Categorized | Business

Visitor spending, arrivals down in March

MEDIA RELEASE

Total expenditures by visitors who came to Hawaii in March 2014 fell 3.5 percent compared to last March to $1.2 billion, according to preliminary statistics released today by the Hawaii Tourism Authority.

Total arrivals declined 5.2 percent to 728,814 visitors, offsetting increased average daily visitor spending (+1.8% to $189 per person).

Arrivals by air from U.S. West visitors dropped 9.2 percent to 268,236 visitors. A change in the Easter/spring break holiday to April in 2014 from March in 2013 caused some shift in arrivals and contributed to this decline.

Combined with lower daily visitor spending (-6.6% to $156 per person), U.S. West visitor expenditures decreased 14 percent to $378.9 million in March 2014. U.S. West visitor expenditures and arrivals have shown year-over-year losses since August 2013.

While U.S. East arrivals of 165,745 visitors (+0.2%) were comparable to March 2013, higher daily spending (+6.2% to $199 per person) led to a 7.5 percent growth in U.S. East visitor expenditures to $317.4 million.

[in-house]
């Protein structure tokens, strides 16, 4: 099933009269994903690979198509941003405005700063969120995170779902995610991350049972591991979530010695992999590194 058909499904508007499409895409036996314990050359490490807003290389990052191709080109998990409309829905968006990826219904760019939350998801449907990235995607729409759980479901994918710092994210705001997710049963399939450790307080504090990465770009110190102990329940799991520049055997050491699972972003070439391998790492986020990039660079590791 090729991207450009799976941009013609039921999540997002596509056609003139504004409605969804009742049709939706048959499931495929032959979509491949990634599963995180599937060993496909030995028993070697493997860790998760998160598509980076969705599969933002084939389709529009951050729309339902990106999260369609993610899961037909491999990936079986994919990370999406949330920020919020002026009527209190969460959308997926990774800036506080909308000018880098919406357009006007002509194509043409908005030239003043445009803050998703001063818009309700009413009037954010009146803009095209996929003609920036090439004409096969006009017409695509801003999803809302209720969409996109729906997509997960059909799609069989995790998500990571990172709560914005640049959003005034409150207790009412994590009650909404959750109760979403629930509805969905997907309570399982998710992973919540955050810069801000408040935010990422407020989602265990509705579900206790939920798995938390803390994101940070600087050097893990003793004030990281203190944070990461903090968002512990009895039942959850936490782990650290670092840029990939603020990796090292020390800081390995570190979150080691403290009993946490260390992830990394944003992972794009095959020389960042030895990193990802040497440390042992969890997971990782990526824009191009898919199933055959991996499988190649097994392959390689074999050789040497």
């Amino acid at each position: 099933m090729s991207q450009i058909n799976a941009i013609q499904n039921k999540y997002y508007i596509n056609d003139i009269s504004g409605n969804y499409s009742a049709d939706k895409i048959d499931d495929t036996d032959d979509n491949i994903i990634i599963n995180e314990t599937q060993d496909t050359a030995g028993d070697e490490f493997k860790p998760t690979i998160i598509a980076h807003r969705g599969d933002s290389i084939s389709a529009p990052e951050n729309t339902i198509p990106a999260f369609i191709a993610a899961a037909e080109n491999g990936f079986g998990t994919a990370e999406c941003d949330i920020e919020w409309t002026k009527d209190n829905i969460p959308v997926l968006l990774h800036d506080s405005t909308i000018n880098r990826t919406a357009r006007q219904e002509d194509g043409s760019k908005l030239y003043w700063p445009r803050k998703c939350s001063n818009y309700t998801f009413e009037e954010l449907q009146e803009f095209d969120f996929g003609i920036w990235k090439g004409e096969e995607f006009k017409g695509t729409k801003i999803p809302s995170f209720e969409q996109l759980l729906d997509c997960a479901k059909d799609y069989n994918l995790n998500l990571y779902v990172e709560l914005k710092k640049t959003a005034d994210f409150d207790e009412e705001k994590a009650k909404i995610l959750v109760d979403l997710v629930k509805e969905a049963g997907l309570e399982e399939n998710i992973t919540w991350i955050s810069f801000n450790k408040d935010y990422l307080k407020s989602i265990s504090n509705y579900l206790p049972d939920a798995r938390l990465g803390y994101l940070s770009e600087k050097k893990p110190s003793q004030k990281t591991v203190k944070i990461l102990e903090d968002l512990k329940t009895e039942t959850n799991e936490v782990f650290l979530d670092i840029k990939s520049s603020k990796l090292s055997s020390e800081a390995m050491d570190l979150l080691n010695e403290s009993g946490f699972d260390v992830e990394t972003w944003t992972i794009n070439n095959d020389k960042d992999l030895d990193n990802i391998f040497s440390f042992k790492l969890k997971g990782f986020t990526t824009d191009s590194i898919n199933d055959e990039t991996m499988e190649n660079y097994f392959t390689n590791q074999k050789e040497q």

Total expenditures by Japanese visitors of $204.4 million (-0.6%) was about the same as March 2013. Growth in arrivals (+2% to 130,565 visitors) was offset by small decreases in daily spending (-1.6% to $262 per person) and length of stay.

Canadian visitors spent a total of $136.2 million in March 2014, down 5.9 percent from a year ago. Arrivals of 74,054 visitors (-0.8%) was similar to March 2013, while daily spending declined 4.2 percent to $147 per person.

Arrivals from All Other markets decreased 4.5 percent to 79,622 visitors. However, higher daily spending (+18.3% to $264 per person) contributed to a 4.6 percent growth in expenditures from All Other visitors to $190.9 million. Arrivals by cruise ships fell 52.7 percent to 10,592 visitors in March 2014.

There were fewer visitors to the four larger Hawaiian Islands compared to March 2013. Visitor expenditures increased on Maui (+5.7%) and Hawaii Island (+4.9%), but declined on Oahu (-9.5%) and Kauai (-4.3%).

There were 982,885 total air seats to Hawaii in March 2014, up 1.5 percent from last March. Scheduled seats from Other Asia (+10.2%), Japan (+9.5%), Canada (+6.6%) and U.S. East (+3.1%) increased but scheduled seats from Oceania (-5.8%) declined.

Year-to-date 2014:

For the first quarter of 2014, total visitor expenditures fell 3.1 percent to $3.8 billion and total arrivals dropped 3.2 percent to 2,058,207 visitors. Arrivals by air from U.S. West (-7.1%) and U.S. East (-1.5%) declined, while arrivals from Japan (+3.1%), Canada (+1.5%), Other Asia (+13.1%) and Oceania (+5.1%) increased. Total visitor expenditures were higher on Kauai (+1.4%), declined on Oahu (-5%) and Maui (-2.2%), and was about the same for Hawaii Island (+0.7%) compared to year-to-date 2013.

Other Highlights: